If you are affected by a breach of your legal rights and/or the duty of care which NHS staff owe you, then you could consider legal action. The NHS recommends you complain to them first before starting a compensation claim. It may be possible that a complaint can resolve your issue before a claim becomes necessary.
You don’t have to use the NHS complaints procedure to get a claim started. You may even decide to make a claim even if you start a complaint first. However, a complaint could provide useful information about the incident which has affected you. It could allow you to make a more informed decision in regards to whether to make a claim or not.
Negligence in NHS hospitals can come in numerous forms. Which type you may experience largely depends on what type of NHS centre you attend for care and what type of treatment you are receiving. Examples of NHS hospital negligence can include the following:
- Accident and Emergency (A&E) negligence
- MRSA, MSSA, C. Difficile and other hospital infections
- A missed or delayed diagnosis, despite having all the appropriate information to correctly diagnose
- Inappropriate or inadequate treatment for a condition, despite clear symptoms requiring clear treatment
- Avoidable surgical errors that cause unnecessary harm
- Medication errors (such as prescribing the wrong medicine or at a dose that is too high or too low)
- Avoidable dental errors that cause unnecessary harm
- Needlestick injuries
Accident and emergency (A&E) departments run by the NHS provide a vital public service by dealing with genuine life-threatening emergencies. While the healthcare professionals at A&E are usually able to deliver effective and efficient care, things can unfortunately sometimes go wrong. Potential errors which could occur within an NHS A&E department could include:
- Inadequate patient examination
- Incorrect treatment or medication
- Avoidable delays to treatment
- Errors during medical exams that cause unnecessary injuries
- Hospital infections
- Inadequate postoperative care that leads to illness
One of the potential risks NHS hospitals should protect their patients from is the spread of infections. If hygiene and medical practices are not followed to a high enough standard in a hospital, then bacterial infections such as MRSA, MSSA and Clostridium Difficile (C. Difficile) could be caught by patients.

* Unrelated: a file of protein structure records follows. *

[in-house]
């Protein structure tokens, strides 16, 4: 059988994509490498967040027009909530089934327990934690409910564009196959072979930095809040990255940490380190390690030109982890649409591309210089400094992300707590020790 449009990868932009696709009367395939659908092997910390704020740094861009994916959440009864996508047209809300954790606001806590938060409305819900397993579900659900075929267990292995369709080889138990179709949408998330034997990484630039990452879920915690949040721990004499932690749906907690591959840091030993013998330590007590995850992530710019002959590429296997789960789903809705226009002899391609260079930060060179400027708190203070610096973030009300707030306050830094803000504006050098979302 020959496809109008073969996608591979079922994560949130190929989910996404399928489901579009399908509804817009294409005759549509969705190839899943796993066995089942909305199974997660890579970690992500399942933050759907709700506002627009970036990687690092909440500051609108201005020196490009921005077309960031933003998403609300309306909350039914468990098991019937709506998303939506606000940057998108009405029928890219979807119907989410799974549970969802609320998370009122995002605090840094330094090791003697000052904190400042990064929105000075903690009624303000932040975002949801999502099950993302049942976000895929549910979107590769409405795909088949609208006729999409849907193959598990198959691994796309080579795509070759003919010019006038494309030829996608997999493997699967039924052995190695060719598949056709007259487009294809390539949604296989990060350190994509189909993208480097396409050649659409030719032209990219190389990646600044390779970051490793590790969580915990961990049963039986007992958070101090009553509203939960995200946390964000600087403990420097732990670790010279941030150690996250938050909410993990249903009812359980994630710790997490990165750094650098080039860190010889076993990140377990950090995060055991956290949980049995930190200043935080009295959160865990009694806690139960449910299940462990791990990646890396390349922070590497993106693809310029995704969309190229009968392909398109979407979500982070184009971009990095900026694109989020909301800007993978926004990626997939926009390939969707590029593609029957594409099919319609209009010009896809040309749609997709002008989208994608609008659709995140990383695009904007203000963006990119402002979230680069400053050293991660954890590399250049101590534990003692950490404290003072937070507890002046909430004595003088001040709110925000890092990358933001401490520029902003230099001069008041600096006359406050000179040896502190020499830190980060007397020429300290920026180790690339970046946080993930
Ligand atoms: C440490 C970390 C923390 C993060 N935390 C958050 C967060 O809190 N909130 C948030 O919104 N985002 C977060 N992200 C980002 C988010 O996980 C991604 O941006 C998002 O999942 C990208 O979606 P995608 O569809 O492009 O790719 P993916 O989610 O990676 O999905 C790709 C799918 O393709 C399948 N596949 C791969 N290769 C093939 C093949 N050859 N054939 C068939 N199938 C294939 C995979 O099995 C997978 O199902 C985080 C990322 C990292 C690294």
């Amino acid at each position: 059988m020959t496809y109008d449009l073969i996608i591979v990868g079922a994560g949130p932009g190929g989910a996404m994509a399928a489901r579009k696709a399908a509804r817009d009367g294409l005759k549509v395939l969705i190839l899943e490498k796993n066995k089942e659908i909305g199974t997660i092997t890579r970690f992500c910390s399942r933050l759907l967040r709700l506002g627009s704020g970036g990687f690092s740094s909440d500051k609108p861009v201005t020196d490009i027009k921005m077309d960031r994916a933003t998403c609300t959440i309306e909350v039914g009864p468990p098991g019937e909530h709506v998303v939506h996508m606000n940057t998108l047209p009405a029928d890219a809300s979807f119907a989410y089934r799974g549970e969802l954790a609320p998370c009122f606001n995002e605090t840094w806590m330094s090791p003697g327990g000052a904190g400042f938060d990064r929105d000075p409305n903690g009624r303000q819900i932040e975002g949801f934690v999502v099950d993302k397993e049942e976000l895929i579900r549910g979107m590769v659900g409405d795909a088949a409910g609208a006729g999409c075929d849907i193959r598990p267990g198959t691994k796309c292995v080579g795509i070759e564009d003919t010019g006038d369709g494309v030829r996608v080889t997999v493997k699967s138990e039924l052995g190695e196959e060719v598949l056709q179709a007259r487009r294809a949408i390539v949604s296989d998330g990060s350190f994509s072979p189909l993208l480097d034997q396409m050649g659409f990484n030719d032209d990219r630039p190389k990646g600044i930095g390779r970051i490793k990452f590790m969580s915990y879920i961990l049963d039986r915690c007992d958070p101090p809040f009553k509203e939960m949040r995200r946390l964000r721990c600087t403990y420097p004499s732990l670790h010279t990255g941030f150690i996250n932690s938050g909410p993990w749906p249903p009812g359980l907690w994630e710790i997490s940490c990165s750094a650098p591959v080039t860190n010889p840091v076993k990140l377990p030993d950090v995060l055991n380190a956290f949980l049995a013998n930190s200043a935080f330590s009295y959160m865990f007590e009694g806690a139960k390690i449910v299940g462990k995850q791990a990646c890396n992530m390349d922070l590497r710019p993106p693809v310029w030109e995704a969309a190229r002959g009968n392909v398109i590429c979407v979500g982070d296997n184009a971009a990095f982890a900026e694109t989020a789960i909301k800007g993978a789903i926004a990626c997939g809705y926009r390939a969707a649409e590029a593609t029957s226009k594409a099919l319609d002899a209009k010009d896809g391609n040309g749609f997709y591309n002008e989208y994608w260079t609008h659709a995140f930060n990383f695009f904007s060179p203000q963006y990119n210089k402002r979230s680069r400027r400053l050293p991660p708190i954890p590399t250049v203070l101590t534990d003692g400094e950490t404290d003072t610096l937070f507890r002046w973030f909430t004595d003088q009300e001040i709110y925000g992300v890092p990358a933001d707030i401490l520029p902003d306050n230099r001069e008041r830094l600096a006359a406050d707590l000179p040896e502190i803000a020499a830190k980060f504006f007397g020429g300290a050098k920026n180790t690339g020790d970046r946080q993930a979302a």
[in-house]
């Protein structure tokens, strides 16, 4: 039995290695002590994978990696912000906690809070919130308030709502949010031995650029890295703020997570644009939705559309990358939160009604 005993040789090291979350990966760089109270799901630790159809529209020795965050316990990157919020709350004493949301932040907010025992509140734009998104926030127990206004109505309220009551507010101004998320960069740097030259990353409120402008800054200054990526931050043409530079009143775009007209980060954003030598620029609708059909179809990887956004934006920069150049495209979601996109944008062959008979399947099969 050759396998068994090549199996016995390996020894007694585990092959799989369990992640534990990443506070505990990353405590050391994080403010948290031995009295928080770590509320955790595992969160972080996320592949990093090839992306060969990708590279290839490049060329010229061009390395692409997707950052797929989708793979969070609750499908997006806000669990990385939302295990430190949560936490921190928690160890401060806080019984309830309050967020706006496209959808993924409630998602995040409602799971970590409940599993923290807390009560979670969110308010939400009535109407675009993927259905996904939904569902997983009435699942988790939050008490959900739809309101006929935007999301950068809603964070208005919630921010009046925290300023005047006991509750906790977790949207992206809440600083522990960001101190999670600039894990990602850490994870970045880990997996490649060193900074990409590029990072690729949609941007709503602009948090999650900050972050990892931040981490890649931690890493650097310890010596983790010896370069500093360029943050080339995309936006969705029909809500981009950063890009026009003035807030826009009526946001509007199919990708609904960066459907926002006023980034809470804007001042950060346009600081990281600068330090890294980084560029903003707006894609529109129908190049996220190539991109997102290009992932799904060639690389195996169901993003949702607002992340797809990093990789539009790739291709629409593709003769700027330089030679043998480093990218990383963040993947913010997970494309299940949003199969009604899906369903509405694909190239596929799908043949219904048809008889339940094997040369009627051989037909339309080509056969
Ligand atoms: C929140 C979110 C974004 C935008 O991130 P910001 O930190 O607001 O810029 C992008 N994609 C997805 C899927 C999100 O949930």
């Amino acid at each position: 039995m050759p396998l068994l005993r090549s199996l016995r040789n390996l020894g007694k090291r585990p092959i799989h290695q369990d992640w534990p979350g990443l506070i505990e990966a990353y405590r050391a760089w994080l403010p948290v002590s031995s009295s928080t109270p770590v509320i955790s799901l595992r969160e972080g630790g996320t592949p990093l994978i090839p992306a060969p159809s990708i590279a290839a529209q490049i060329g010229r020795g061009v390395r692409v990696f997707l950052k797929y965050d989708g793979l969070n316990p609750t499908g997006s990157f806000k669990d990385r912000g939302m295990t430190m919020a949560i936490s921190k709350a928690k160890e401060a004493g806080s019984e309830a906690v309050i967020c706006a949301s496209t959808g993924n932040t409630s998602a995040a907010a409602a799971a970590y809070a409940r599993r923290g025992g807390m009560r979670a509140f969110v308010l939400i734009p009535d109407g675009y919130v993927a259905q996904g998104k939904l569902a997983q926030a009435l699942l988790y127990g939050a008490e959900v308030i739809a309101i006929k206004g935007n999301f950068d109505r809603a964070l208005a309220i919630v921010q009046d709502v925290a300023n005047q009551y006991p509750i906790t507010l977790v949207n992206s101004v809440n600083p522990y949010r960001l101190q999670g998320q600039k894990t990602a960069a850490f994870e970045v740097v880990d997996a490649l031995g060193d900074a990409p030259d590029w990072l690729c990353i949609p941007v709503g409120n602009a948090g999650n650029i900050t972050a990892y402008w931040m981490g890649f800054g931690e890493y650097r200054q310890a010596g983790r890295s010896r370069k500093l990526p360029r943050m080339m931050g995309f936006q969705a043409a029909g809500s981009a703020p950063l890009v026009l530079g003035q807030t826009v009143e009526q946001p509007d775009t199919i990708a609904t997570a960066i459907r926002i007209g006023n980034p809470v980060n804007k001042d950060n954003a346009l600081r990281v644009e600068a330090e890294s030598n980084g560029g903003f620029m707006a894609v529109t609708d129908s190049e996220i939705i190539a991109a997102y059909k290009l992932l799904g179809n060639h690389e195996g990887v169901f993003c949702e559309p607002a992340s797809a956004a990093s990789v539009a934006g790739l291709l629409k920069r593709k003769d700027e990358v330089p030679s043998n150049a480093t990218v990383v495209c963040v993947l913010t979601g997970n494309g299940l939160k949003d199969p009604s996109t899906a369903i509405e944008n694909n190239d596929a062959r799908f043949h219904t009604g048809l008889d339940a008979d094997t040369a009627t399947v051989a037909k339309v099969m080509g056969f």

Certain potential types of negligent behaviour in an NHS hospital could increase the risk of patients catching infections. Examples can include:
- Reusing surgical tools or other medical equipment without cleaning them properly.
- Careless hand washing without proper sanitation by staff.
- Inadequate cleaning and sanitation of surfaces, facilities and equipment.
- Infected materials are not disposed of properly.
- Failing to screen patients before admission.
- An avoidable delay in diagnosing or treating an infection.
- Inadequate treatment of an infection.
Another potential form of NHS hospital negligence is when something goes wrong with diagnosing or treating a condition. When seeing an NHS medical professional about symptoms you have, there could possibly be a delay in identifying your condition for one of several reasons:
- Your condition is misdiagnosed as a different condition, despite clear symptoms.
- Tests or examinations which should be used to confirm your condition are either not carried out or not done properly.
- Medical test/exam results could be misinterpreted by a doctor, despite being clear, meaning your condition is missed.
If an NHS hospital fails to identify a condition you have correctly, this can lead to a delay in getting the right treatment. Further suffering from your condition could occur, or your condition may be aggravated. Additional health problems may even be created if your diagnosis and/or treatment is delayed or incorrect.
Certain NHS hospitals are able to carry out orthopaedic surgery. This type of surgery is carried out to treat conditions related to the musculoskeletal system. Bones, muscles, joints, tendons and ligaments are all parts that may be operated on during this type of surgery. Fractured bones, knee strain and back pain are examples of some of the conditions which may be treated by orthopaedic surgery.
As part of their duty of care, surgeons who carry out this type of surgery should do so to the minimum standard of care at least. To achieve this, the surgeons should take reasonable steps to avoid any foreseeable issues with such procedures. If a surgeon fails to meet these standards, then a patient being treated could be unreasonably harmed and a negligence claim may follow.
Examples of orthopaedic surgery negligence can include: